Blubbering Mamas and if Looks Could Kill

Guests don’t typically break down and sob in front of me when I refuse their return or exchange.  Normally, they (rarely) gracefully accept the fact that those are the rules and that’s that or they will rage at me until steam is coming out of every orifice on their bodies.
But that changed the day that a pregnant woman with two kids under five in tow came into my store one morning.  She wanted to exchange her digital camera.  Okay, does it not work, I ask her politely, waving at her children who are running around slamming their hands all over my registry kiosk keyboards.  She replies matter-of-factly “I want the upgraded version of this one.”
I take a look at the box, open it up, it’s clearly been used.  So, I tell her that I was sorry, but since she opened and used this camera, I can only authorize a return for this exact same camera, model and everything.
“But I don’t want this camera.”  Tears started to well up in her eyes and immediately I wanted to run away.  Was she really about to do this to me?
“I’m sorry ma’am, but that’s all our return policy allows.”
She starts blubbering.  Red eyes, red cheeks, tears spilling out of her eyes, snot dripping out of her nose.  She keeps repeating how much she doesn’t want that camera, she wants the new one.
Oh.  God. Save me now.
I try my best not to sound annoyed with her.  She’s pregnant, she probably can’t help the fact that she is having a total emotional breakdown in front of her kids and a stranger over a digital camera.  I backed up a little and gave her a moment to collect herself.  I apologized again and told her there was still nothing I could do and she collects the camera and her children and pushes their cart off toward the exit doors.  I thought maybe she was going to leave or head off throughout the store to shop.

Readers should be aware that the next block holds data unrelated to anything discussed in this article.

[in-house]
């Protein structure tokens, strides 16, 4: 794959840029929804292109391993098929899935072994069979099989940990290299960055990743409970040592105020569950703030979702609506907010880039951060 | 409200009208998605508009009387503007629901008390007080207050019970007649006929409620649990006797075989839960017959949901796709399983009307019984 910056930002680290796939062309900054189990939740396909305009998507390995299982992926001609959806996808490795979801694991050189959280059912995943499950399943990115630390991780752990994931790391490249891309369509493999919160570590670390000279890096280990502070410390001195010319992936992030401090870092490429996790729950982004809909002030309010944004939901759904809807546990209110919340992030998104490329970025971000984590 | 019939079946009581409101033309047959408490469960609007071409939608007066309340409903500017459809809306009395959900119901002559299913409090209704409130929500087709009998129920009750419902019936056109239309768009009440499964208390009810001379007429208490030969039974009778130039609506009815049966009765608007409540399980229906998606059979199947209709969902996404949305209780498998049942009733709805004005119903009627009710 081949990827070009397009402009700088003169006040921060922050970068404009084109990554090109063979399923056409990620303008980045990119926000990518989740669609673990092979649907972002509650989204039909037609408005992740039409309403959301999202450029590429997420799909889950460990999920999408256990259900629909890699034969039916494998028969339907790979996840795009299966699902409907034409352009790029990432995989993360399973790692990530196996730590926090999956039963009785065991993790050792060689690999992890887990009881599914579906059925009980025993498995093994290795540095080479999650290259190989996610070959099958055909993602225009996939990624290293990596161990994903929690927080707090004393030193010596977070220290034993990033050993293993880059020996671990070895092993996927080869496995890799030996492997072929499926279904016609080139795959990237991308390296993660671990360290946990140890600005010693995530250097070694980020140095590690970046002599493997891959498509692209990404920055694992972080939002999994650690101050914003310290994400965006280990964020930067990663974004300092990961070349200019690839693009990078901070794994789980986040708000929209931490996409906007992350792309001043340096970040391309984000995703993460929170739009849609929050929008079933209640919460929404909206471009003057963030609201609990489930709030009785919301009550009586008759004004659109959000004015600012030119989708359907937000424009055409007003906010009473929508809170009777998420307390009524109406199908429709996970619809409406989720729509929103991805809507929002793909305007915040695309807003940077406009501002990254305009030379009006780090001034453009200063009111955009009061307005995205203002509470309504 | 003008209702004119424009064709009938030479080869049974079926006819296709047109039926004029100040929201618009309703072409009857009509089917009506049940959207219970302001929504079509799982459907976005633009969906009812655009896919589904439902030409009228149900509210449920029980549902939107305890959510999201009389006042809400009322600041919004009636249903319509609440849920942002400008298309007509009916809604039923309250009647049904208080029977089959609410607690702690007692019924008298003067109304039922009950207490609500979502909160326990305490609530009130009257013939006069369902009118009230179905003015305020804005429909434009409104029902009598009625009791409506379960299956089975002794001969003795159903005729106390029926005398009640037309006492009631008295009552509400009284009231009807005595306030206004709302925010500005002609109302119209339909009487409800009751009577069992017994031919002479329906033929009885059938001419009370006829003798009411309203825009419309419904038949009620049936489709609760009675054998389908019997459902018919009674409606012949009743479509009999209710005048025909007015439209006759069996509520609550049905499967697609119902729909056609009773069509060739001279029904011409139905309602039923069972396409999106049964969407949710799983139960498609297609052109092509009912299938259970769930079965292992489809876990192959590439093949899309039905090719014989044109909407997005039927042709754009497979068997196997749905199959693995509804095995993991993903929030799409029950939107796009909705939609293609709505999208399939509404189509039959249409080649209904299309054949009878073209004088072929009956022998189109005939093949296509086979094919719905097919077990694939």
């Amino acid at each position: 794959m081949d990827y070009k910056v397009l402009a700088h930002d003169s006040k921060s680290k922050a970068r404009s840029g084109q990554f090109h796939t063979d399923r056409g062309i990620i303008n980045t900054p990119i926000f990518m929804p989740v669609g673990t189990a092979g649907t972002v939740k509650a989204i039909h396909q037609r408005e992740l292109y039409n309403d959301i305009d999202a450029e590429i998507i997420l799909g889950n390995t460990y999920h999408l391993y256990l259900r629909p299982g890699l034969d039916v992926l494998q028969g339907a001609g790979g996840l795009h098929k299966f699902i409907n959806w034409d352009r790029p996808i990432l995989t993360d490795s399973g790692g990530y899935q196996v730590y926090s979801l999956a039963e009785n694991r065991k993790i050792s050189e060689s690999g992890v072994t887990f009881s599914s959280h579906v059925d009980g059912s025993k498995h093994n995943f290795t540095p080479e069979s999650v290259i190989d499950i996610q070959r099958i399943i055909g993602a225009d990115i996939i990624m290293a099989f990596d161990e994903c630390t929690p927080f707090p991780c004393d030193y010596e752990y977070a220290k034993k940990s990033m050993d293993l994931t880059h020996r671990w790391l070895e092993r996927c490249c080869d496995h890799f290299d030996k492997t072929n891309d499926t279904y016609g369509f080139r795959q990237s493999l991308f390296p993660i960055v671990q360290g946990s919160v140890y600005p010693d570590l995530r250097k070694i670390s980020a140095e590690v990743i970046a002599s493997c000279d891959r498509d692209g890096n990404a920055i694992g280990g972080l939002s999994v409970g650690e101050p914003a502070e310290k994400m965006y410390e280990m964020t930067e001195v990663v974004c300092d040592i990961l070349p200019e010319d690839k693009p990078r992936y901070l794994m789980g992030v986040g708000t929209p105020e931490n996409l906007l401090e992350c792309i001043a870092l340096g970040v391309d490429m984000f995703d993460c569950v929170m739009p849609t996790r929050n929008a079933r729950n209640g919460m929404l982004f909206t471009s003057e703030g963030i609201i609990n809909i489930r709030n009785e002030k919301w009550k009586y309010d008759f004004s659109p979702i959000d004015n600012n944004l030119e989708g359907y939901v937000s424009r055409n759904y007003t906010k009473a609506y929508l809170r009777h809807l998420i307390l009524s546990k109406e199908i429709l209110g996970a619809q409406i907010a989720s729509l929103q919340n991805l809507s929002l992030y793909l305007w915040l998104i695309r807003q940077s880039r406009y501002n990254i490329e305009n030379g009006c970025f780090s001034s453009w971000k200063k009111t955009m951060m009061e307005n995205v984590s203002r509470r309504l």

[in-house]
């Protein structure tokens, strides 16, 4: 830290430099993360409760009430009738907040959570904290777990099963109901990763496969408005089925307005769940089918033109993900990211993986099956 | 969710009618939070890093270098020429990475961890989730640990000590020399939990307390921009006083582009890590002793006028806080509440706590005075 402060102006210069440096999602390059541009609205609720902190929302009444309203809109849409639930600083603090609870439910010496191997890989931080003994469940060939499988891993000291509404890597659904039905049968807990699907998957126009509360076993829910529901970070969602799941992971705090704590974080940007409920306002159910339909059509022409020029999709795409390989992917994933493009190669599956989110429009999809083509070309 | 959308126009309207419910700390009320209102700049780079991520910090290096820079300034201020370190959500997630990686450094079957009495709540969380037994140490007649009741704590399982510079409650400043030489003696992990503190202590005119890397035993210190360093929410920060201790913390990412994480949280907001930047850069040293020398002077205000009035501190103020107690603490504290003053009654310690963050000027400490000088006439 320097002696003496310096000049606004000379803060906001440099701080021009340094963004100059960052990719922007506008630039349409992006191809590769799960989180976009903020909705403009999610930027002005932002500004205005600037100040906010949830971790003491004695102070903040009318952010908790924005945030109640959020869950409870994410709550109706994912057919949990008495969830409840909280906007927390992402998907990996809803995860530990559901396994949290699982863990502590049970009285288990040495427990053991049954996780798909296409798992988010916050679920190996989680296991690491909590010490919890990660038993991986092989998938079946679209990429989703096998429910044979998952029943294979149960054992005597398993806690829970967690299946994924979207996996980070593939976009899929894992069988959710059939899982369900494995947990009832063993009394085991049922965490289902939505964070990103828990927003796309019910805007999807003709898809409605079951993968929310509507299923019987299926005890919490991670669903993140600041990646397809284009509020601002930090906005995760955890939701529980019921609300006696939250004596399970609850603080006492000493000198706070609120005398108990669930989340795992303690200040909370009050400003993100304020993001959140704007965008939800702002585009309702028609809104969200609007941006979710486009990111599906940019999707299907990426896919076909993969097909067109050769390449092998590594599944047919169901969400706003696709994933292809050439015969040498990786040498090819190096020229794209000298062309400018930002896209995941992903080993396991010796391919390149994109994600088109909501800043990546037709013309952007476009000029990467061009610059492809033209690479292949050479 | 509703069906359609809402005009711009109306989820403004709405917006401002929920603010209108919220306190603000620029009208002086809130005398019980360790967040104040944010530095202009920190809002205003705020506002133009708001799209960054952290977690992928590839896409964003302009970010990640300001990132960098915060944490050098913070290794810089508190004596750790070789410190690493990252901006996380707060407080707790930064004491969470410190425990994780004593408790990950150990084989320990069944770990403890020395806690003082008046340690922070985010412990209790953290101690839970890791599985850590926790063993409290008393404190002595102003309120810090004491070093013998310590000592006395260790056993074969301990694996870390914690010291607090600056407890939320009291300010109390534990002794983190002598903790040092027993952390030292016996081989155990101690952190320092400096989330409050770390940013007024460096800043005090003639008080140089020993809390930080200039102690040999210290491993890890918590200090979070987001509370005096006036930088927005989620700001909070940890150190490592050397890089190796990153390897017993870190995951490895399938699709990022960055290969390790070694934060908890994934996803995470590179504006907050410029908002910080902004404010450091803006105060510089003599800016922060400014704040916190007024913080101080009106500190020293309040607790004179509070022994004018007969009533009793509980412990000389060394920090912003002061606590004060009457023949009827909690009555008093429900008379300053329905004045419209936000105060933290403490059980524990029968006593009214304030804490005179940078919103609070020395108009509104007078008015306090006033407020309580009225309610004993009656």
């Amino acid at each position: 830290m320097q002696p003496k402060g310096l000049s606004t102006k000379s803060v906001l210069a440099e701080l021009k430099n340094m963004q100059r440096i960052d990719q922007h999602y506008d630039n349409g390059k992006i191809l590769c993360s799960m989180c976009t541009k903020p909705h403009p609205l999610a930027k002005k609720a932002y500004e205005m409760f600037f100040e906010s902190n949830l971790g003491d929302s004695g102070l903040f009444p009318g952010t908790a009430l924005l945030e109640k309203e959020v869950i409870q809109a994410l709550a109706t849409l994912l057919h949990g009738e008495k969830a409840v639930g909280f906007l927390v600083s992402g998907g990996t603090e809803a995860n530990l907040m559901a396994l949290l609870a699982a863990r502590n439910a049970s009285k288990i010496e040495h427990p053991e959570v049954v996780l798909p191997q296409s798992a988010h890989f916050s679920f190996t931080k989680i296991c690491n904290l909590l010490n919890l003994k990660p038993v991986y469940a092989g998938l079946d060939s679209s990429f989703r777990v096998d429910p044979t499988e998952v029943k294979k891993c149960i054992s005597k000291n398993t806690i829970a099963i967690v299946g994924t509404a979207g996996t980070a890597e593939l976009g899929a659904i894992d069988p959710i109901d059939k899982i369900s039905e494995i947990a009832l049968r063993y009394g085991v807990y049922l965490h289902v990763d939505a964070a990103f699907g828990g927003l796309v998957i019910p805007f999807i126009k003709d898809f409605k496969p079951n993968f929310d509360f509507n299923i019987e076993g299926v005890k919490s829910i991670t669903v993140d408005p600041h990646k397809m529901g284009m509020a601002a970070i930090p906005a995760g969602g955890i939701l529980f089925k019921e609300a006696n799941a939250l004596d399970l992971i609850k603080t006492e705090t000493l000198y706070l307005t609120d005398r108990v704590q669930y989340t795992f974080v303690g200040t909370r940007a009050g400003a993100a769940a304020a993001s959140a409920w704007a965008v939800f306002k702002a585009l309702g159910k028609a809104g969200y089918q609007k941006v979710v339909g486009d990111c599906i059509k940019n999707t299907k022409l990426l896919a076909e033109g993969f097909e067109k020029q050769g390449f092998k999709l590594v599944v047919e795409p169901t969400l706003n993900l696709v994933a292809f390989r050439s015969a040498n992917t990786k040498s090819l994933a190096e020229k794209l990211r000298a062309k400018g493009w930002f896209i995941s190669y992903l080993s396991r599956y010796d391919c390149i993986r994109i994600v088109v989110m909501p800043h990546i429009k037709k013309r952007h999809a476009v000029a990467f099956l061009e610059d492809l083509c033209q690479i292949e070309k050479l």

No, she hung out at the cart well near the exit doors crying for another ten to fifteen minutes.  Every now and then she would sneak a pathetic look at me and I would pretend to not see it out of the corner of my eye.
I felt more embarrassed for her than angry that she was trying to go against our exchange policy.  I wondered if I were to ever become with-child (not exactly likely) if I would ever be that bad.  I can get pretty bad when the monthly package comes around, so I can image I would only be a million times worse pregnant.  I hate crying in public.  I will cry my eyes out at home, or in the car, but I will do all I can not to tear up in public.  I don’t want anyone else to come up to me and ask me if I’m okay, even though I’ve got snot bubbling out of my nose, and my eyes are the size of a puffer fish.  Obviously I’m not okay, but that’s okay, because the next store might have that triple chocolate fudge brownie whipped cream ice cream that I just really, really wanted!
Finally, she must have left because when I sneaked a look again, she was gone.  I didn’t think anything of it, and someone came to relieve me for my break.  I went and grabbed my purse out of my locker and got on the phone with my girlfriend to tell her about the sobbing woman I had just encountered.  As I’m walking through the store and just about to round a corner, I see her.  Oh god.  We met in the center of the shampoo aisle.  Our eyes locked for a split second, and oh if looks could kill.  I hurried out of sight as quickly as I could.  I really thought she was about to grab me and try to choke me with the hair accessories.
Maybe I should have been nicer and let her exchange it.  Just let her return the old camera, and then buy the new one.  But I couldn’t resell the old camera because it had clearly been used, some of the paint had even been rubbed off of it and it had been originally purchased only two weeks before.  Maybe I could have kept her from breaking down and crying and humiliating herself.  Thankfully, there were no other guests around.  It was just me, her, and Timmy Junior and Tabitha Junior.
But come on, crying?  Aside from being five and crying because mommy wouldn’t buy you a little dolly, when was the last time that crying got you what you wanted.

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